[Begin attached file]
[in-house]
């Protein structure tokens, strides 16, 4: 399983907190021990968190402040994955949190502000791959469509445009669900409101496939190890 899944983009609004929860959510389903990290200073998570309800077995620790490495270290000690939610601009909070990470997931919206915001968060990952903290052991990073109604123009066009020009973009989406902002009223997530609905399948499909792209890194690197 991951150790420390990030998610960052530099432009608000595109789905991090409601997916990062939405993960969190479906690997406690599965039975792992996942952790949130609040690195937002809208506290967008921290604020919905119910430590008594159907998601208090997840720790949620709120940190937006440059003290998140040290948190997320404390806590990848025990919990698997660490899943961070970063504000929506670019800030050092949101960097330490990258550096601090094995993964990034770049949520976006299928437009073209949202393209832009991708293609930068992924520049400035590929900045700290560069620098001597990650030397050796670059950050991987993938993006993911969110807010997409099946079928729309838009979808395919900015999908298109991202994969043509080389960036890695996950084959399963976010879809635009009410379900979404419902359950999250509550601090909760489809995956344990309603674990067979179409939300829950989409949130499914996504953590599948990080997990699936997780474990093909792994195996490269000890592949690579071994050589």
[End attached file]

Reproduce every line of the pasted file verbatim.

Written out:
[in-house]
């Protein structure tokens, strides 16, 4: 399983907190021990968190402040994955949190502000791959469509445009669900409101496939190890 899944983009609004929860959510389903990290200073998570309800077995620790490495270290000690939610601009909070990470997931919206915001968060990952903290052991990073109604123009066009020009973009989406902002009223997530609905399948499909792209890194690197 991951150790420390990030998610960052530099432009608000595109789905991090409601997916990062939405993960969190479906690997406690599965039975792992996942952790949130609040690195937002809208506290967008921290604020919905119910430590008594159907998601208090997840720790949620709120940190937006440059003290998140040290948190997320404390806590990848025990919990698997660490899943961070970063504000929506670019800030050092949101960097330490990258550096601090094995993964990034770049949520976006299928437009073209949202393209832009991708293609930068992924520049400035590929900045700290560069620098001597990650030397050796670059950050991987993938993006993911969110807010997409099946079928729309838009979808395919900015999908298109991202994969043509080389960036890695996950084959399963976010879809635009009410379900979404419902359950999250509550601090909760489809995956344990309603674990067979179409939300829950989409949130499914996504953590599948990080997990699936997780474990093909792994195996490269000890592949690579071994050589």